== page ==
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Timbuck
11-21-2017, 11:53 AM
Just been reading about Engelmann spruce .. it seems that it is used mostly for paper making and construction..the type that is used for instrument building is in the trees that grow on high ground where the growth is slower and grain is closer than trees grown on lower areas.
Question! how do you know which is which?....Sometimes sold as Christmas trees....and there is a Mexican variety as well...And did you know that Sitka spruce in Norway is regarded as an invasive species..and attempts are being made to eliminate it ..so if you want Sitka spruce ? Norway is the place to go:).

Ukecaster
11-21-2017, 01:32 PM
No answers for you, but I love Engelmann topped guitars, once had a Larrivee OM with Engelmann top and black walnut B&S, man was that sweet. I also love the look of Engelmann tops, it ages to a creamy yellow color, while sitka often ages to pumpkin/amber. Don't see many ukes with it, although the Enya brand is now offering it.

Pete Howlett
11-21-2017, 01:46 PM
You can tell it's winter - Kenn has more time onthe internet and comes up wit these gems. I cannot recognise a tree that is standing. However I am pretty conversant with what they look like when they are converted! And in the end, that's all that matter to me.

I have red spruce, alpine spruce, englemann spruce and pencil cedar. I really do not like Sitka. In their converted form, englemann and alpine almost look the same. Of the four, I prefer red spruce because it is so mechanically sound and despite wide grain counts is unbelievably uniform when flexed. I'd use this wonderful wood every time were it not for clients wanting that 24 grain count + to the inch, ramrod straight grain, no runout wood that they think represents the holy grail. I have it. It looks great. It doesn't make for a 'better sounding' ukulele in my eperience. But hey, what do I know - I've only made 858 ukes to date and I am still learning :)

I've just read this - I'm leavinginthe typos... nobodies perfect and i think thisis the epotome of what I am - essentially, a frquently flawed individual who knows what he means but often, can't type it :)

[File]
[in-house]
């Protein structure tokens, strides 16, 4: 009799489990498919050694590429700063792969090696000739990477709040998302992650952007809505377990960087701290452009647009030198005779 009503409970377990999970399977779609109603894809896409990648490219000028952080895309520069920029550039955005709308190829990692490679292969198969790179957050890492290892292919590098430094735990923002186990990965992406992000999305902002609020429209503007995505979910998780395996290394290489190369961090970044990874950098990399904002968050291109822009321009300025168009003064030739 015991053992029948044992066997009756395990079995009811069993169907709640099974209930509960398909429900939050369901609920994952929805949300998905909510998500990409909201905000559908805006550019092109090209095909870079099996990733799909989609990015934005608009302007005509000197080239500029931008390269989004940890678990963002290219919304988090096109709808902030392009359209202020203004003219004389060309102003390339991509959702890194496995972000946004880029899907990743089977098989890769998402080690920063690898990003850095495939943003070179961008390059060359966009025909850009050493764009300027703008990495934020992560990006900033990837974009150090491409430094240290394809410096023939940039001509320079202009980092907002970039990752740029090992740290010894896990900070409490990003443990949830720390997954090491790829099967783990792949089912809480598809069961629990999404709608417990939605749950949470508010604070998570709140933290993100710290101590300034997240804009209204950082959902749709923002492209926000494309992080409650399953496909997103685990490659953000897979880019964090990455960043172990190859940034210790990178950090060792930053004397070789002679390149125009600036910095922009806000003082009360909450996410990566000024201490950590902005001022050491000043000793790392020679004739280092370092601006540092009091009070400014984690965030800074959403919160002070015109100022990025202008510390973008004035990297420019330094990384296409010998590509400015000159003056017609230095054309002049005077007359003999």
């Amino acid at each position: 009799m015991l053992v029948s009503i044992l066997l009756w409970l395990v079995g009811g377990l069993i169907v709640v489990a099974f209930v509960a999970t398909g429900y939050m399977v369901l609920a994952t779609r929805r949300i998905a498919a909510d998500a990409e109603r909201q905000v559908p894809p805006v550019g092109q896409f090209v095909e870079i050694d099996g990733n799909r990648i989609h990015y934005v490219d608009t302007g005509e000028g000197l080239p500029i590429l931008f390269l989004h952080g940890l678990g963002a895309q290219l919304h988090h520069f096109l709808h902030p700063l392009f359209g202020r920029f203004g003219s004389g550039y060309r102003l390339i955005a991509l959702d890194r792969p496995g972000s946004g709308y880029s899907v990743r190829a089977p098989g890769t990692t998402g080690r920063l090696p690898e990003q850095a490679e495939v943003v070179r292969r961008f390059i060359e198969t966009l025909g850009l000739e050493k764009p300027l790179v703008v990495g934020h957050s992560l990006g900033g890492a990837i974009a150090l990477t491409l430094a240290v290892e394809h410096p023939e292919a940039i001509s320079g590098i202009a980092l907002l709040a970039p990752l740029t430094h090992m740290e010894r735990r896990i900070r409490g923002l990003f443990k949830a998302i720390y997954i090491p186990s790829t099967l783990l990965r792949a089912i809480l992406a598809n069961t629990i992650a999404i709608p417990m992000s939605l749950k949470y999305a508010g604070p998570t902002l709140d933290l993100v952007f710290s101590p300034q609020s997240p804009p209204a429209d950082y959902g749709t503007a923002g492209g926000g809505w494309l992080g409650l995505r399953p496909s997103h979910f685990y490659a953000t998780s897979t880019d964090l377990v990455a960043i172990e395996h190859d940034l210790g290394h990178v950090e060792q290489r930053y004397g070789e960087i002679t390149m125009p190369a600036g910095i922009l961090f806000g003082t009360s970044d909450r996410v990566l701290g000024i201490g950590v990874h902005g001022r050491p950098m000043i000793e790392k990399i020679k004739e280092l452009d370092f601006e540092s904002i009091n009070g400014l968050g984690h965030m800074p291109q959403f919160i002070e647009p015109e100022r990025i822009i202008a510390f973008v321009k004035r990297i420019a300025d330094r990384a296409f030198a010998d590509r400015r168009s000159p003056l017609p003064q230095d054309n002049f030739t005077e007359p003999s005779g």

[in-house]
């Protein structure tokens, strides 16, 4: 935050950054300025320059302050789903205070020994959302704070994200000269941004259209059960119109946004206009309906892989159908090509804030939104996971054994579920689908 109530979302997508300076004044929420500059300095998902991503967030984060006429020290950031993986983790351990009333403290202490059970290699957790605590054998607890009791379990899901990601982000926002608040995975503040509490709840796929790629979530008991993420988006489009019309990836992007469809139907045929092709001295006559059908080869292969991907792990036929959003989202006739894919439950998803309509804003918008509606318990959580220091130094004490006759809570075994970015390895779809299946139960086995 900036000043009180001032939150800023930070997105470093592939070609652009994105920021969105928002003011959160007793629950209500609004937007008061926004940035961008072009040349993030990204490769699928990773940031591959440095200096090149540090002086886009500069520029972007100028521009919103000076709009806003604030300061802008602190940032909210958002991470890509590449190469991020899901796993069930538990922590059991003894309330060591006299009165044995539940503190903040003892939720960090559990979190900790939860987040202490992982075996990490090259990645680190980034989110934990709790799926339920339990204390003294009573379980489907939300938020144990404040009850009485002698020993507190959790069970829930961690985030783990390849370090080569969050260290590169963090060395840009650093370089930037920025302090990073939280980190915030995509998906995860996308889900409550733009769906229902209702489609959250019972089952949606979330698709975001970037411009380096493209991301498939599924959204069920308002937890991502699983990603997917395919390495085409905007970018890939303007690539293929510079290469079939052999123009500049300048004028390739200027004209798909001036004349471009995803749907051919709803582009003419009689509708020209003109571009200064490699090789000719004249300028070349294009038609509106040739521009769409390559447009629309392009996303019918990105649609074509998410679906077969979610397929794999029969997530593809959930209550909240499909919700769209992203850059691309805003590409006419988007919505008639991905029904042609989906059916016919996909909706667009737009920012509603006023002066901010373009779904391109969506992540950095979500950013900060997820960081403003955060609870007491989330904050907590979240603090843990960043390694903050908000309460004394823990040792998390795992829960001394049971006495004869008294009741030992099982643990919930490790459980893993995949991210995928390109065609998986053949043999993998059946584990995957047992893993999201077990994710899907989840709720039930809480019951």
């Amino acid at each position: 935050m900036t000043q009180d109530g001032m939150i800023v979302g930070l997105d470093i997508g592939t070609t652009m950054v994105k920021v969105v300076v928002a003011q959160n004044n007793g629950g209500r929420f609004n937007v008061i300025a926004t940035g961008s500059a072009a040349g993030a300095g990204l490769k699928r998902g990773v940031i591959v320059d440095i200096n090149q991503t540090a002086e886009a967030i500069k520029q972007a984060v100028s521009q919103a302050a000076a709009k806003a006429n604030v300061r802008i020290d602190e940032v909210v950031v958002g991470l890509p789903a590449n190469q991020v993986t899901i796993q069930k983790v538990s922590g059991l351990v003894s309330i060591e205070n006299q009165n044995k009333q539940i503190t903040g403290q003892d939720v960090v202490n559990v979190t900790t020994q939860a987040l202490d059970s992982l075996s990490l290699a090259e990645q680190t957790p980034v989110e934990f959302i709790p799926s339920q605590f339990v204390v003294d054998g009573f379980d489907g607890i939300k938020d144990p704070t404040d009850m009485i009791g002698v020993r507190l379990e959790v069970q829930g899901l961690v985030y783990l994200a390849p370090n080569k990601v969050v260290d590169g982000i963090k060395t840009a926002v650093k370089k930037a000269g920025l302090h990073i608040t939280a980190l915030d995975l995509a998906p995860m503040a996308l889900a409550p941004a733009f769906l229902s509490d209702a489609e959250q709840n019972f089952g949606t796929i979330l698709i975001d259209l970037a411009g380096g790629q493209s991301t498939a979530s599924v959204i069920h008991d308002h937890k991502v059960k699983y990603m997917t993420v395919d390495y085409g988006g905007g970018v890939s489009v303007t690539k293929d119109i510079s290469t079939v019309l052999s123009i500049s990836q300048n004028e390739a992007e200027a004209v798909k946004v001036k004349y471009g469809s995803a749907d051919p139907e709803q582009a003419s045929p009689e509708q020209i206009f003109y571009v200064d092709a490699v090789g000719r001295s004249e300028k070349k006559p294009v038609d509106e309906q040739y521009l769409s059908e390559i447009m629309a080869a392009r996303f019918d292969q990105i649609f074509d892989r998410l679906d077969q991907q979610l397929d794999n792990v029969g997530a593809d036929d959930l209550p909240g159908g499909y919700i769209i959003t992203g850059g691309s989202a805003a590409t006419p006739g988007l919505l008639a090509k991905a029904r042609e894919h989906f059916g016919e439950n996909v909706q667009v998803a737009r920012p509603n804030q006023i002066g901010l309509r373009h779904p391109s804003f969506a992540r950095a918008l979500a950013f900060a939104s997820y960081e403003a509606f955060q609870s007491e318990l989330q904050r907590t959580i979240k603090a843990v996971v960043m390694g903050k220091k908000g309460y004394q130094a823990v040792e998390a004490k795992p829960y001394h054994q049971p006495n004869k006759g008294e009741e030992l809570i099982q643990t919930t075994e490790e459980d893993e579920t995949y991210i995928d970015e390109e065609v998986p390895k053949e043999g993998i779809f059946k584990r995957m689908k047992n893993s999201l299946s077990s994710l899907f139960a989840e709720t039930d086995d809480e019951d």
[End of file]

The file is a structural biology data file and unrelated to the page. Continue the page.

sequoia
11-21-2017, 07:51 PM
I love it! We are talking trees here. Now here are the species under discussion. All members of the Picea genus. I like sitka spruce because it is cheap and more or less local. Sounds great.

Picea sitchensis: (Sitika spruce) https://en.wikipedia.org/wiki/Spruce): Grows on the west coast of North America.

Picea engelmannii: (Engelman spruce) https://en.wikipedia.org/wiki/Picea_engelmannii): Grows in the northern Rocky Mountains of North Amercia.

Picea abies: (Norway spruce) https://en.wikipedia.org/wiki/Picea_abies: Grows in northern Europe and as a cultivar in North America.

Picea rubens: (Red spruce) https://en.wikipedia.org/wiki/Picea_rubens: Grows in north eastern North America.

Picture below of a sitka spruce. Lot of ukuleles in there...

104589

Michael N.
11-22-2017, 05:27 AM
Generally speaking Engelmann is lighter/less dense than it's European spruce equivalent. In fact a lot of it will be more towards WR,Cedar, which is perfectly fine if you favour a slightly darker more rounded type of tone. The trees that grow at less elevated heights are likely to have very wide grain, perhaps in the 5 - 7 grains per inch? or even lower. I have used some pretty wide grain Euro spruce - kind of 12 -14 GPI at the inner and 8 GPI at the outer. It sounded very good even though I do say myself. In fact I was very tempted to make all future instruments with that type of wood but my stash is full of fine grain stuff! Just goes to show, don't believe all the hype and measure the properties of the piece of wood that happens to be in your hand. I actually prefer the look of the wide grain stuff, some of the very fine grain spruce just looks pretty bland from a distance of a yard. We've all been conditioned into this silly cosmetic spruce perfection. Amongst the lower grade spruce sets are some real bargains to be had that will sound every little bit as good as any master grade. I've rejected master grade tops that cost me 80 yet I've used and preferred the odd low grade top that cost me 10 !! that's for a guitar top. I do tend to reject tops with bad runout. If you are working and thicknessing with hand tools bad runout can be nasty to work with. I haven't got the slightest problem with wide grain, colour streaks or wobbly grain.